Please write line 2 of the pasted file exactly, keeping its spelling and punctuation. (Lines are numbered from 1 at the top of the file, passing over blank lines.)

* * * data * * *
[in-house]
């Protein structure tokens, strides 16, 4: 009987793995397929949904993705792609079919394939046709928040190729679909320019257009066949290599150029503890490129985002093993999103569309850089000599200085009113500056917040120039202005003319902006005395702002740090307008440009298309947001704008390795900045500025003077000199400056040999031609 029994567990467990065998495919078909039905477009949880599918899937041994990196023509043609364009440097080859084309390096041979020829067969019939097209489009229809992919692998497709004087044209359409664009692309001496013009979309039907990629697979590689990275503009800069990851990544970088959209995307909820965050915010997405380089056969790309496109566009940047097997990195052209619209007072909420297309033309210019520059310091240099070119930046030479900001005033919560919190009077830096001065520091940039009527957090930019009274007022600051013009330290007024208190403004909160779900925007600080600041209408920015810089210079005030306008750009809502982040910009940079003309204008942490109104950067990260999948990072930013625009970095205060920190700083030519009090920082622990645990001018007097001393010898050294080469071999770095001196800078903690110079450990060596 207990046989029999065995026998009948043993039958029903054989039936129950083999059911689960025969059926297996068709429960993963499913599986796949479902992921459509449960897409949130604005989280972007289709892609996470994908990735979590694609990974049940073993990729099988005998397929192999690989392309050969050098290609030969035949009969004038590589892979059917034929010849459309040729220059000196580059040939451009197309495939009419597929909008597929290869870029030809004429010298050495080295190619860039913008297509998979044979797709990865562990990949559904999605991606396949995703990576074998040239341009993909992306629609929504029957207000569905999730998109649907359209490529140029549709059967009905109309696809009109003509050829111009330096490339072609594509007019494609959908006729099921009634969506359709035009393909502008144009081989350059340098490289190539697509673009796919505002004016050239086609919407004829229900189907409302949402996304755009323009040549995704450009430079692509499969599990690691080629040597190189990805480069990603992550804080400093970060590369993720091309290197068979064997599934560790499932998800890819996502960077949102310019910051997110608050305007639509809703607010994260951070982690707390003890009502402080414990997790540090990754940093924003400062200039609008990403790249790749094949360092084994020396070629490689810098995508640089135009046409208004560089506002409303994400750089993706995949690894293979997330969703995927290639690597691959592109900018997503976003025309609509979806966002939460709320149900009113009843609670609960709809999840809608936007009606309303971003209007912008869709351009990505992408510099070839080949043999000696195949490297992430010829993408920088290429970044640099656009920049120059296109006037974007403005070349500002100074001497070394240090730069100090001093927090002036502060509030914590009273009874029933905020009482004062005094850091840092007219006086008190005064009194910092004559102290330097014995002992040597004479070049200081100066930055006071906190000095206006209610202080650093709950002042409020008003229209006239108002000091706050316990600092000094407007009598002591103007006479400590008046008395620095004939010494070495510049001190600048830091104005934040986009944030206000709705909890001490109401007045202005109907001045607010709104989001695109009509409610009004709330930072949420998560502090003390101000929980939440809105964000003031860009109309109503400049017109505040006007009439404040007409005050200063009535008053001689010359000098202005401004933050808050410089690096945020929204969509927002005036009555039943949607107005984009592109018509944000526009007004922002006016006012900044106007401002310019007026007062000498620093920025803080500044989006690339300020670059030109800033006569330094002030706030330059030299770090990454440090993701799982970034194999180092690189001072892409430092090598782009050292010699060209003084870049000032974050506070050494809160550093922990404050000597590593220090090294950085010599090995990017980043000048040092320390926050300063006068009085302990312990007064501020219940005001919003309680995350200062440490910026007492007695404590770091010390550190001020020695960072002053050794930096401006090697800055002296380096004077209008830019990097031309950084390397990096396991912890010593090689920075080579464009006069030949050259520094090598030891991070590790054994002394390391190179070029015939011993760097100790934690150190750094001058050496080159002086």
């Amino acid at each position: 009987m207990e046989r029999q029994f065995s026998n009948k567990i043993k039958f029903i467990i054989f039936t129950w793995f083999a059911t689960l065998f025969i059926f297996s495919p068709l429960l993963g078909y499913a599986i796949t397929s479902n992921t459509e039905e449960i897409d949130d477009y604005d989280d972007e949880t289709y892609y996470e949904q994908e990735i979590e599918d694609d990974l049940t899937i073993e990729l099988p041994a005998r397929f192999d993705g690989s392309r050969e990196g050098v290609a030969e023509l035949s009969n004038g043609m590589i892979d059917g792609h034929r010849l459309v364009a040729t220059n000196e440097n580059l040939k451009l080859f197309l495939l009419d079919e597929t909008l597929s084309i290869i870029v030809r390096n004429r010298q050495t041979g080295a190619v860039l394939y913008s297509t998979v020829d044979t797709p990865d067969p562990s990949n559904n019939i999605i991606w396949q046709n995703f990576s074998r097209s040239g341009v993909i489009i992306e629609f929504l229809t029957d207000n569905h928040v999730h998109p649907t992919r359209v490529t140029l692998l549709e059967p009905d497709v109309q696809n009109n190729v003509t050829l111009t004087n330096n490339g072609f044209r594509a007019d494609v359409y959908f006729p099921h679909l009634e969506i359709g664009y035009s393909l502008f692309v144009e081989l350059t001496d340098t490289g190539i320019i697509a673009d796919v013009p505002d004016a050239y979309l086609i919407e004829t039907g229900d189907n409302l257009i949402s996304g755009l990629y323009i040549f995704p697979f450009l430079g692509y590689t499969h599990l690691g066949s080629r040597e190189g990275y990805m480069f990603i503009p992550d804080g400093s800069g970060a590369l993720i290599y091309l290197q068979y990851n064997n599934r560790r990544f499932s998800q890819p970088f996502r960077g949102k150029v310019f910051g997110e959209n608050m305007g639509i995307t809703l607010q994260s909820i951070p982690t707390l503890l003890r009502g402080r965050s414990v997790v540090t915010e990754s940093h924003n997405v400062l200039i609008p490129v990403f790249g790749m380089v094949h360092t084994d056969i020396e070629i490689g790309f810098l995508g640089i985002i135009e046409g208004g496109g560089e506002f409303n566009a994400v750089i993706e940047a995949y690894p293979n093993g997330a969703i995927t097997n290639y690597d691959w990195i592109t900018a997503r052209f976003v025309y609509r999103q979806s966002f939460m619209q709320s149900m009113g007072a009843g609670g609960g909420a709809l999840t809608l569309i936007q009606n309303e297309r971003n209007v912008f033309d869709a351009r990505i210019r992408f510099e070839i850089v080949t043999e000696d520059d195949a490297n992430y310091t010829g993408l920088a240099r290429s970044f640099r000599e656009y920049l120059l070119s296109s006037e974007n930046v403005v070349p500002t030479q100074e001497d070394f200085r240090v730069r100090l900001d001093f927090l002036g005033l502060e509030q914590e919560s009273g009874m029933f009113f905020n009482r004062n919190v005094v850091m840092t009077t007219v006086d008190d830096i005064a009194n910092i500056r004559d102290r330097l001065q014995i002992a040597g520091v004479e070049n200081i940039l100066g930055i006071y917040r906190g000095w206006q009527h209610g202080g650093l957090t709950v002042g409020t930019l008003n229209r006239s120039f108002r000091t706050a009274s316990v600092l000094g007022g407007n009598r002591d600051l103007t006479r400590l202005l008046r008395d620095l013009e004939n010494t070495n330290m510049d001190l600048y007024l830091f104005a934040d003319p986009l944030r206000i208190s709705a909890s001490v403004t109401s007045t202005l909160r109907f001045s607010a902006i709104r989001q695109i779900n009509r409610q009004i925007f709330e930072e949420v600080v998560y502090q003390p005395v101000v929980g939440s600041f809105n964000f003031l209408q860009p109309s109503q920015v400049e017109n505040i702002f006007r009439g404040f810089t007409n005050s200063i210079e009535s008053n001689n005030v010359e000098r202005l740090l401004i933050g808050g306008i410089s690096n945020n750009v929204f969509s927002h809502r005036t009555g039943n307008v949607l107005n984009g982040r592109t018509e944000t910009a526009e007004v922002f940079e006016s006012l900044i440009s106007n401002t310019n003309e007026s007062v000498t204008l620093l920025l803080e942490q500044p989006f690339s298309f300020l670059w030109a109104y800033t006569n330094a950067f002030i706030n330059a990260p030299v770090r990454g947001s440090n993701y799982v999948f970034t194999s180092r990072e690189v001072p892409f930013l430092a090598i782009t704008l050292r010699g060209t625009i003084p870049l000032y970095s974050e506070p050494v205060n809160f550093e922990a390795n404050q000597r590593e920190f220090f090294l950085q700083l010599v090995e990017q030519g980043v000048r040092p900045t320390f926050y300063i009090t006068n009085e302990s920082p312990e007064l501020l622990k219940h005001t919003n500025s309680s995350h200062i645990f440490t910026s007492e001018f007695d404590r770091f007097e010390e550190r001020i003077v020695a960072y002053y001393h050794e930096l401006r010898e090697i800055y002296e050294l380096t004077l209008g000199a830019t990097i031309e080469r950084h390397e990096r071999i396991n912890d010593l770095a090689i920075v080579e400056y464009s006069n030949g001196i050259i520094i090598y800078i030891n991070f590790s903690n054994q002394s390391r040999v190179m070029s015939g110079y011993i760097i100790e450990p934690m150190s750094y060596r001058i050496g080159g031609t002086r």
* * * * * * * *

């Protein structure tokens, strides 16, 4: 009987793995397929949904993705792609079919394939046709928040190729679909320019257009066949290599150029503890490129985002093993999103569309850089000599200085009113500056917040120039202005003319902006005395702002740090307008440009298309947001704008390795900045500025003077000199400056040999031609 029994567990467990065998495919078909039905477009949880599918899937041994990196023509043609364009440097080859084309390096041979020829067969019939097209489009229809992919692998497709004087044209359409664009692309001496013009979309039907990629697979590689990275503009800069990851990544970088959209995307909820965050915010997405380089056969790309496109566009940047097997990195052209619209007072909420297309033309210019520059310091240099070119930046030479900001005033919560919190009077830096001065520091940039009527957090930019009274007022600051013009330290007024208190403004909160779900925007600080600041209408920015810089210079005030306008750009809502982040910009940079003309204008942490109104950067990260999948990072930013625009970095205060920190700083030519009090920082622990645990001018007097001393010898050294080469071999770095001196800078903690110079450990060596 207990046989029999065995026998009948043993039958029903054989039936129950083999059911689960025969059926297996068709429960993963499913599986796949479902992921459509449960897409949130604005989280972007289709892609996470994908990735979590694609990974049940073993990729099988005998397929192999690989392309050969050098290609030969035949009969004038590589892979059917034929010849459309040729220059000196580059040939451009197309495939009419597929909008597929290869870029030809004429010298050495080295190619860039913008297509998979044979797709990865562990990949559904999605991606396949995703990576074998040239341009993909992306629609929504029957207000569905999730998109649907359209490529140029549709059967009905109309696809009109003509050829111009330096490339072609594509007019494609959908006729099921009634969506359709035009393909502008144009081989350059340098490289190539697509673009796919505002004016050239086609919407004829229900189907409302949402996304755009323009040549995704450009430079692509499969599990690691080629040597190189990805480069990603992550804080400093970060590369993720091309290197068979064997599934560790499932998800890819996502960077949102310019910051997110608050305007639509809703607010994260951070982690707390003890009502402080414990997790540090990754940093924003400062200039609008990403790249790749094949360092084994020396070629490689810098995508640089135009046409208004560089506002409303994400750089993706995949690894293979997330969703995927290639690597691959592109900018997503976003025309609509979806966002939460709320149900009113009843609670609960709809999840809608936007009606309303971003209007912008869709351009990505992408510099070839080949043999000696195949490297992430010829993408920088290429970044640099656009920049120059296109006037974007403005070349500002100074001497070394240090730069100090001093927090002036502060509030914590009273009874029933905020009482004062005094850091840092007219006086008190005064009194910092004559102290330097014995002992040597004479070049200081100066930055006071906190000095206006209610202080650093709950002042409020008003229209006239108002000091706050316990600092000094407007009598002591103007006479400590008046008395620095004939010494070495510049001190600048830091104005934040986009944030206000709705909890001490109401007045202005109907001045607010709104989001695109009509409610009004709330930072949420998560502090003390101000929980939440809105964000003031860009109309109503400049017109505040006007009439404040007409005050200063009535008053001689010359000098202005401004933050808050410089690096945020929204969509927002005036009555039943949607107005984009592109018509944000526009007004922002006016006012900044106007401002310019007026007062000498620093920025803080500044989006690339300020670059030109800033006569330094002030706030330059030299770090990454440090993701799982970034194999180092690189001072892409430092090598782009050292010699060209003084870049000032974050506070050494809160550093922990404050000597590593220090090294950085010599090995990017980043000048040092320390926050300063006068009085302990312990007064501020219940005001919003309680995350200062440490910026007492007695404590770091010390550190001020020695960072002053050794930096401006090697800055002296380096004077209008830019990097031309950084390397990096396991912890010593090689920075080579464009006069030949050259520094090598030891991070590790054994002394390391190179070029015939011993760097100790934690150190750094001058050496080159002086």